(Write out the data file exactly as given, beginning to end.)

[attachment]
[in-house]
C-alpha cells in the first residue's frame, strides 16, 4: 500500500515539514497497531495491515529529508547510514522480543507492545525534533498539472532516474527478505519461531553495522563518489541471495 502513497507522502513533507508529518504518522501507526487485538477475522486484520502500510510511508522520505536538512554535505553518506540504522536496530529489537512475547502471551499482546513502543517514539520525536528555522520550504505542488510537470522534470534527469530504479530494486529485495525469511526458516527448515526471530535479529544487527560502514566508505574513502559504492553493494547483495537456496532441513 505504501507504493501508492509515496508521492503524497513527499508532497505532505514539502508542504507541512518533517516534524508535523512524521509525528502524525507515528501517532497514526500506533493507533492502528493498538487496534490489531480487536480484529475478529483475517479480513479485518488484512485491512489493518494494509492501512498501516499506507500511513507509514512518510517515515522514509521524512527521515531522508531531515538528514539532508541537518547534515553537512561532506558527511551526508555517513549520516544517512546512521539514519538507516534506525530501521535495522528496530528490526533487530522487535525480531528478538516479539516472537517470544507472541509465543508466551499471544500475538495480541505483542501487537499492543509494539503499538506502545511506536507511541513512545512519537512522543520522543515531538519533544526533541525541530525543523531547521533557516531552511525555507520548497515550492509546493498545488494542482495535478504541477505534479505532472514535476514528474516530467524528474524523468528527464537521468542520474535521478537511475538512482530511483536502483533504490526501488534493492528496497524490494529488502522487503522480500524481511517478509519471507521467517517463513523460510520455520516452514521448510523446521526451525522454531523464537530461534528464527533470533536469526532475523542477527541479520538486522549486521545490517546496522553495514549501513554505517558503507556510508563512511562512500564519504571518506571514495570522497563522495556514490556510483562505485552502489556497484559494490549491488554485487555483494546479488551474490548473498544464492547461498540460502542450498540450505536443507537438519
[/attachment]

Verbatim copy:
[in-house]
C-alpha cells in the first residue's frame, strides 16, 4: 500500500515539514497497531495491515529529508547510514522480543507492545525534533498539472532516474527478505519461531553495522563518489541471495 502513497507522502513533507508529518504518522501507526487485538477475522486484520502500510510511508522520505536538512554535505553518506540504522536496530529489537512475547502471551499482546513502543517514539520525536528555522520550504505542488510537470522534470534527469530504479530494486529485495525469511526458516527448515526471530535479529544487527560502514566508505574513502559504492553493494547483495537456496532441513 505504501507504493501508492509515496508521492503524497513527499508532497505532505514539502508542504507541512518533517516534524508535523512524521509525528502524525507515528501517532497514526500506533493507533492502528493498538487496534490489531480487536480484529475478529483475517479480513479485518488484512485491512489493518494494509492501512498501516499506507500511513507509514512518510517515515522514509521524512527521515531522508531531515538528514539532508541537518547534515553537512561532506558527511551526508555517513549520516544517512546512521539514519538507516534506525530501521535495522528496530528490526533487530522487535525480531528478538516479539516472537517470544507472541509465543508466551499471544500475538495480541505483542501487537499492543509494539503499538506502545511506536507511541513512545512519537512522543520522543515531538519533544526533541525541530525543523531547521533557516531552511525555507520548497515550492509546493498545488494542482495535478504541477505534479505532472514535476514528474516530467524528474524523468528527464537521468542520474535521478537511475538512482530511483536502483533504490526501488534493492528496497524490494529488502522487503522480500524481511517478509519471507521467517517463513523460510520455520516452514521448510523446521526451525522454531523464537530461534528464527533470533536469526532475523542477527541479520538486522549486521545490517546496522553495514549501513554505517558503507556510508563512511562512500564519504571518506571514495570522497563522495556514490556510483562505485552502489556497484559494490549491488554485487555483494546479488551474490548473498544464492547461498540460502542450498540450505536443507537438519